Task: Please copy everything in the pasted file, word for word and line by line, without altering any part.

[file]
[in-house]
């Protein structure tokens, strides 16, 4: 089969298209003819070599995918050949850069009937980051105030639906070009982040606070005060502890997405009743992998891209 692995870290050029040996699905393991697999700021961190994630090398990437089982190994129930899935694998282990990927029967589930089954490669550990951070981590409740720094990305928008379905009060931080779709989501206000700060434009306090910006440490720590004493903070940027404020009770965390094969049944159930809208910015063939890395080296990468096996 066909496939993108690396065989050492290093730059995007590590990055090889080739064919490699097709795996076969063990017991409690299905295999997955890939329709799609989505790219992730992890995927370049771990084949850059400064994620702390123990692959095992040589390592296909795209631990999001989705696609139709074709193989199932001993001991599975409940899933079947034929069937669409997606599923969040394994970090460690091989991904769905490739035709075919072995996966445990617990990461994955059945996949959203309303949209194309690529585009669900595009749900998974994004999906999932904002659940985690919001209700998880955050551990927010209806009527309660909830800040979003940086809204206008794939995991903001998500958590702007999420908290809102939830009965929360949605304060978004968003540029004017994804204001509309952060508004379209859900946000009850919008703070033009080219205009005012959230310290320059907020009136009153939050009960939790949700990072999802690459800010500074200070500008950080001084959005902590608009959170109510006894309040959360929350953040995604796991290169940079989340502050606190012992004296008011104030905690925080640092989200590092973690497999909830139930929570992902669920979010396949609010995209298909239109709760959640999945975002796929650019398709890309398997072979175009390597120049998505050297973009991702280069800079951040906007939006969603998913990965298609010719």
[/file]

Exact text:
[in-house]
């Protein structure tokens, strides 16, 4: 089969298209003819070599995918050949850069009937980051105030639906070009982040606070005060502890997405009743992998891209 692995870290050029040996699905393991697999700021961190994630090398990437089982190994129930899935694998282990990927029967589930089954490669550990951070981590409740720094990305928008379905009060931080779709989501206000700060434009306090910006440490720590004493903070940027404020009770965390094969049944159930809208910015063939890395080296990468096996 066909496939993108690396065989050492290093730059995007590590990055090889080739064919490699097709795996076969063990017991409690299905295999997955890939329709799609989505790219992730992890995927370049771990084949850059400064994620702390123990692959095992040589390592296909795209631990999001989705696609139709074709193989199932001993001991599975409940899933079947034929069937669409997606599923969040394994970090460690091989991904769905490739035709075919072995996966445990617990990461994955059945996949959203309303949209194309690529585009669900595009749900998974994004999906999932904002659940985690919001209700998880955050551990927010209806009527309660909830800040979003940086809204206008794939995991903001998500958590702007999420908290809102939830009965929360949605304060978004968003540029004017994804204001509309952060508004379209859900946000009850919008703070033009080219205009005012959230310290320059907020009136009153939050009960939790949700990072999802690459800010500074200070500008950080001084959005902590608009959170109510006894309040959360929350953040995604796991290169940079989340502050606190012992004296008011104030905690925080640092989200590092973690497999909830139930929570992902669920979010396949609010995209298909239109709760959640999945975002796929650019398709890309398997072979175009390597120049998505050297973009991702280069800079951040906007939006969603998913990965298609010719």